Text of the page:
It was 3:15, and I was queued up behind a few other cars on the cloverleaf atop 611, waiting for Section 700 to open. Those of us with convertibles all had our tops down under the unusually balmy December sunshine. Slowly, more cars and even a pack of motorcycles pulled up, ready to sample what Penndot had wrought.
After a good half-hour of waiting, crews came along to remove the Road Closed barricades. Horns were honked and yahoos were shouted as we started on our way. I looked to be the 14th vehicle in line.
And wouldn't you know it? As we approached the first signaled intersection—with Lower State Road—we were 'treated' to a red light.
But after that it was fairly smooth sailing. And literally so as the road is absent any debris or even the tiniest piece of gravel, though that won't be true for very long.
There is definitely an eerie quality to the road in some spots. It's like Dr. Frink took his Debigulator Ray to a turnpike and dropped it in our backyards. It's very odd being on a road that's just one lane in each direction, but has several under and overpasses and has no driveways. It almost feels like there's something wrong.
There are some scenic views, the most notable perhaps being a new way to see the cows, barns, and dairy at Delaware Valley College as you cross over Almshouse Road. It's amazing the change that 20 or so feet of elevation gives to something you've seen hundreds of times before.
But honestly, the view you get the most is houses. Specifically, you see the backs of developments, often just roofs peeking over treetops. With so little else to distract you, the housing boom over the decades in our area is on display in a much more prominent way than ever before. There's something about seeing development after development, but not being able to turn into them, that makes them stand out all the more.
It's also a very narrow-feeling road. I'm not certain if it really is more narrow than others, or a trick of the eye, purposefully incorporated to discourage going much over the posted 40 mph.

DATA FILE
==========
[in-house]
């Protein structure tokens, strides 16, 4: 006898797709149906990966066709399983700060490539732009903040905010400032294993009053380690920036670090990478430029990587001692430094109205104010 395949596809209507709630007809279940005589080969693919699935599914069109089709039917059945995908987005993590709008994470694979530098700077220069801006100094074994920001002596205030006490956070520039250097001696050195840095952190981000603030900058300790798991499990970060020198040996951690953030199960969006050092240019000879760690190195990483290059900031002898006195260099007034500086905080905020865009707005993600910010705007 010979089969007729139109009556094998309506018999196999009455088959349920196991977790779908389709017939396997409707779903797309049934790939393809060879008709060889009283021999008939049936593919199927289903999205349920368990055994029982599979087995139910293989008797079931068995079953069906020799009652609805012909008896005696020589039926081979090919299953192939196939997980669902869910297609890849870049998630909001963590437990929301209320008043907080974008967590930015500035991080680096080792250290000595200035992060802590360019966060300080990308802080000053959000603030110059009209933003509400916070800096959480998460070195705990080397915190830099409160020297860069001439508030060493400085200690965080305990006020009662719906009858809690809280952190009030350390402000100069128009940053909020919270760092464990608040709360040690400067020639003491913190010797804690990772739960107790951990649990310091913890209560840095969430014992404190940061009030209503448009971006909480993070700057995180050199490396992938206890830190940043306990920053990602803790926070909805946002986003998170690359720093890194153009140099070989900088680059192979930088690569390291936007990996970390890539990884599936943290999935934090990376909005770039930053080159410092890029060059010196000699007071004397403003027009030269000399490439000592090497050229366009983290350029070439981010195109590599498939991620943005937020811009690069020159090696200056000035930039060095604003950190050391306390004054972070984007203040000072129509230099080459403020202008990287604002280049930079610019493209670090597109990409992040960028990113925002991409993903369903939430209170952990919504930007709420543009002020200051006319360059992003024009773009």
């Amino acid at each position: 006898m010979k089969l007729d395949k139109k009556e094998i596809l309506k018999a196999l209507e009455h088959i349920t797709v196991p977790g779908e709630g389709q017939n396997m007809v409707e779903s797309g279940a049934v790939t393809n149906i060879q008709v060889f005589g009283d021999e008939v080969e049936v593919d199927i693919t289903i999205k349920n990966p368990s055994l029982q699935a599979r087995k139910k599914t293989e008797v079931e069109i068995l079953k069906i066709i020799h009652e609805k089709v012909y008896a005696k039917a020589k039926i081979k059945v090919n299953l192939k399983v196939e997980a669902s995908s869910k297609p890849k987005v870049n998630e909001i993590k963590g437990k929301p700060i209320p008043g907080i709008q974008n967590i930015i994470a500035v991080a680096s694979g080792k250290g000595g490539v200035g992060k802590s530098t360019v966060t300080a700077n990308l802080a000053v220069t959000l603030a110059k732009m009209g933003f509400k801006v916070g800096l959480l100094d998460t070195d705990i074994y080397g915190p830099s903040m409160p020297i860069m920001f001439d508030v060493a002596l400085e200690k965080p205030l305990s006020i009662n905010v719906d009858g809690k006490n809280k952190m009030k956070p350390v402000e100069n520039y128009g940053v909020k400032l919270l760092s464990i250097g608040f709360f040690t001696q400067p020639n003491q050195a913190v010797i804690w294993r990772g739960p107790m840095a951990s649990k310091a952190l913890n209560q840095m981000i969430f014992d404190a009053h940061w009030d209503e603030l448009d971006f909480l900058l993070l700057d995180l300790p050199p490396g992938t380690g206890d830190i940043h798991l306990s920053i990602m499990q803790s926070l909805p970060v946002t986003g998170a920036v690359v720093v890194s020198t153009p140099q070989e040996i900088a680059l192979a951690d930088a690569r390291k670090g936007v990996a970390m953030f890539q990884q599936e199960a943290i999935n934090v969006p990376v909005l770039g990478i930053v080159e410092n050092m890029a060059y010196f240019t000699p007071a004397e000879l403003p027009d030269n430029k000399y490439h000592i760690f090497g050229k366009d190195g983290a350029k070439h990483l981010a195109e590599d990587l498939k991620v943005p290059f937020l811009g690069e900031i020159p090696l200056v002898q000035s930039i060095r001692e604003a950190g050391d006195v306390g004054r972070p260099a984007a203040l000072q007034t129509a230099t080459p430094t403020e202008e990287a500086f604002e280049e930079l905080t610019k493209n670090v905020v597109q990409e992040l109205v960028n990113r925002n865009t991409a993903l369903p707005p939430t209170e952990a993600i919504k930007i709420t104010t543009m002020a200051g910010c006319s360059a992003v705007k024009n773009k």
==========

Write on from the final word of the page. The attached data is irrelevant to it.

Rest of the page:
In any case, the lack of a car's width shoulder and the wooden fences certainly don't do anything to make the road feel wide, and it feels like driving through a really thin park as you see bikers and runners taking advantage of the trail that parallels 202's new route. If the foliage in the handful of traffic islands is spruced up come spring, the road will take on a more pleasing ambience.
As you approach Horsham Road, it widens to a four-lane road (in other words, what most of the driving public wanted the entire length to be), and by crossing over 309, it's a superlative way to get from there to where 'old 202' veered off by Welsh Road towards Montgomery Mall and became Upper State at the 309 intersection. I'd estimate that's the best time savings the Parkway offers.
The travel back saw that we'd already had our first accident related to the Parkway. Upon crossing at Limekiln Pike there were two cars to the side, one with side airbags deployed. If I had to hazard a guess, I'd wager the new traffic pattern caught someone on Limekiln off guard.
My initial feeling is that if you're headed from Doylestown Borough to Montgomery Mall, it's likely not better or worse than Upper State Road (via 'old 202' and S. Shady Retreat). If you're taking 202 past Welsh Road, however, it's definitely the better route.